sites/all/files/flood_0.jpgIn a recent interview about the historic Mississippi River flooding happening right now in the United States, Kevin Trenberth, senior scientist at the National Center for Atmospheric Research, stated, “Ironically, many of the states that have been most affected by the tornadoes and the flooding have representatives in the Congress who have voted against legislation relating to climate change, such as the legislation affected the EPA and their ability to regulate greenhouse gases. So I think these legislators should be asking questions: Why is this happening? Why are we breaking records?“    

Our friend and fellow 350 organizer Aaron Maus in New Orleans recently asked his Senator the same thing in a letter, because even though the people in his community are no strangers to natural disasters, the storms are becoming increasingly frequent and dangerous, and so far his elected officials haven't acknowledged that climate change is a root cause of the problem.

However, according to Aaron, some people in his community are starting to make the connection between climate change and worsening natural disasters related to weather, and they’re ready to do something about it. On 10/10/10, to raise awareness about the connection between fossil fuel consumption and climate change, Aaron and others in his community organized a Bike Rack Installation Work Party, followed by a city-wide tour of bike paths throughout the city. For Moving Planet on September 24th, we hope to see something just as inspiring, with New Orleans residents pedalling beyond fossil fuels en masse toward a sustainable future and a stable climate.

Here's what Aaron had to say about the public discouse in his community around worsening natural disasters and climate change, followed by his letter to Senator Vitter:

“We here [in New Orleans] have thrived and suffered by way of mother nature. It is difficult however for people to even know against this historical background of a very active mother nature that things have changed, that there is a new influence on the game and that we are making it worse. Perhaps it is that extreme events are so common that no one thinks to question them. People I personally know have had the dots connected, but that is because I broach the subject for discussion. I more often than not feel like Cassandra who foresaw the destruction of Troy but could get no one to believe her. Forgive me if I sound frustrated. I do not like having the very existence of my home threatened directly by climate change (again!) yet having the public discourse on the subject so low and the political action so willfully, deliberately ignorant and lunatic backwards. It is with a dog-headed stubbornness that I write to my Republican Senator. It may not do any good, but I feel better after doing so.”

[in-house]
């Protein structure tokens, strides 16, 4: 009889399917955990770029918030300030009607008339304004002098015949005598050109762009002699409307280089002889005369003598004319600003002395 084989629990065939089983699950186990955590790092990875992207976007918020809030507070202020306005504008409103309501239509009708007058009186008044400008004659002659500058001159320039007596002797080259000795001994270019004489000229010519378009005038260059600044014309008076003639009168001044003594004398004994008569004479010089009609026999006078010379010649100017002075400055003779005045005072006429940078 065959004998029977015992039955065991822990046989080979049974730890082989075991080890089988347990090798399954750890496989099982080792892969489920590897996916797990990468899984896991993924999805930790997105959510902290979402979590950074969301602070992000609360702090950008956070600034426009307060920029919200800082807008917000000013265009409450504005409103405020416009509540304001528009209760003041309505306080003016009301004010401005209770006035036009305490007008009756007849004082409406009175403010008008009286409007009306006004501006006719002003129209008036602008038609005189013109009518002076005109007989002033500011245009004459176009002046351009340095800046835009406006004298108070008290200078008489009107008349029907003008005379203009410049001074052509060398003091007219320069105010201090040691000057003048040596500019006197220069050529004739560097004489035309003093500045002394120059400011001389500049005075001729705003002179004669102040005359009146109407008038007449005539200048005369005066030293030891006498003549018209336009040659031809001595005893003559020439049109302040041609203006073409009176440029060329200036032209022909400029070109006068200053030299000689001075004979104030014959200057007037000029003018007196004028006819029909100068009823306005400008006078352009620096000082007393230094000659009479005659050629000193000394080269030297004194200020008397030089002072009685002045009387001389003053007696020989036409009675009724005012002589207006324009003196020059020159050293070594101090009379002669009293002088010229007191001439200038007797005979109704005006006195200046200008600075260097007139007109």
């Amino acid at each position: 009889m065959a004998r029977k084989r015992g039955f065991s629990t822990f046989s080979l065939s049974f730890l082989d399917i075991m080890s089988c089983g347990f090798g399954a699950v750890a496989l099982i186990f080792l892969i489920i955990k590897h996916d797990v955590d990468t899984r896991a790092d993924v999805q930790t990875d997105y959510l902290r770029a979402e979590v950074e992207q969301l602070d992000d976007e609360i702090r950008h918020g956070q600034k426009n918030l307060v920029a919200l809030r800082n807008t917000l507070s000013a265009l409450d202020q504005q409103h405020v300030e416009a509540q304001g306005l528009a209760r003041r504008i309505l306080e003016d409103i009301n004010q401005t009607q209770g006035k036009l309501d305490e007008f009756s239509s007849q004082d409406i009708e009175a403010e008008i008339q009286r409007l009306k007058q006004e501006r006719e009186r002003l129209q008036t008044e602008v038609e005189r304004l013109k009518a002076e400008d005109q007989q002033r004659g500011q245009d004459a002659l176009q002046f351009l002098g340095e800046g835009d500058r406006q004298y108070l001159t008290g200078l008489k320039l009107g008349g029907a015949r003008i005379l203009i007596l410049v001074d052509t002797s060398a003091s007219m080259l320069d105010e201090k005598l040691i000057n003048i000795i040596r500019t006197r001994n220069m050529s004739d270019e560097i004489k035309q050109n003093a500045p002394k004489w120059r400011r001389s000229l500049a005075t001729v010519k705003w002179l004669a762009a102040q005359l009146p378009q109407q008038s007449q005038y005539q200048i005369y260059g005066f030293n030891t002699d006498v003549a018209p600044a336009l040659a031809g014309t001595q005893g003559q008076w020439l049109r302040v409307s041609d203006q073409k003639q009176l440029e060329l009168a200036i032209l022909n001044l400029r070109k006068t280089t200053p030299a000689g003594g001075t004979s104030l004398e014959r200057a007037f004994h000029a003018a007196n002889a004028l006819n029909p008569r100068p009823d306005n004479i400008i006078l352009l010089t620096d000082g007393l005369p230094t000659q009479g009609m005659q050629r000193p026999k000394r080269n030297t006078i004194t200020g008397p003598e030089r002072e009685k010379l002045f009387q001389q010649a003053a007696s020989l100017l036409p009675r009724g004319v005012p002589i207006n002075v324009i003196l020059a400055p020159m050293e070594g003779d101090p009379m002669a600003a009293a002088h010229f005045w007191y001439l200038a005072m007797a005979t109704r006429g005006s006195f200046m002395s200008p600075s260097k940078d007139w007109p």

Senator Vitter:

The Mississippi river floods of 2011 are directly a result of climate change. Both the exceptional
snowfall this last winter and the extraordinary deluge in the Midwest which fed the river at the end of April are expected and predicted manifestations of Climate Change. If I must draw the links, the bulk of the extra heat from climate change is absorbed by the oceans which when warmer evaporate more moisture into the atmosphere and which falls more often as extraordinary precipitation events at all times of the year. Most recently in April, the surface temperatures of the Gulf of Mexico were 1 degree C above normal, a big change for a large body of water. The warm gulf put extra moisture in the atmosphere which fell as a biblical deluge in the Midwest and is now threatening Baton Rouge, New Orleans, all the other Louisiana river cities, and worst of all devastating the Atchafalaya Basin as we all are well aware.

My question to you is what are you doing about this? Not the flood specifically (I trust and know
that we are in good hands when it comes to coping with a disaster and its aftermath), but as we move forward and past the current disaster, what are you doing to address the underlying cause of this flood? An analogy is apt here. Right now we are dealing with the symptoms of an illness, but not treating the illness itself. Reinforcing levees and providing disaster relief to all those affected is necessary, but we are only treating and tolerating the symptoms as they crop up. In the end we will still be very ill.

Senator Vitter, what are you doing to address the underlying disease, the cause of this latest disaster: our CO2 emissions and the resulting Climate Change? I urge you to do everything you can to change the dialog in Washington on climate change so that we can address and solve this problem. We are already being affected and our future ever the more so depends on positive action now. Thank you.

Aaron Maus

As people along the Mississippi River continue to struggle with severe flooding, another deadly tornado has touched down in the mid-west, this time in the town of Joplin, Missouri. Our hearts go out to the residents dealing with the aftermath of that storm, and to the other communities around the world that are feeling the impacts of a changing climate.

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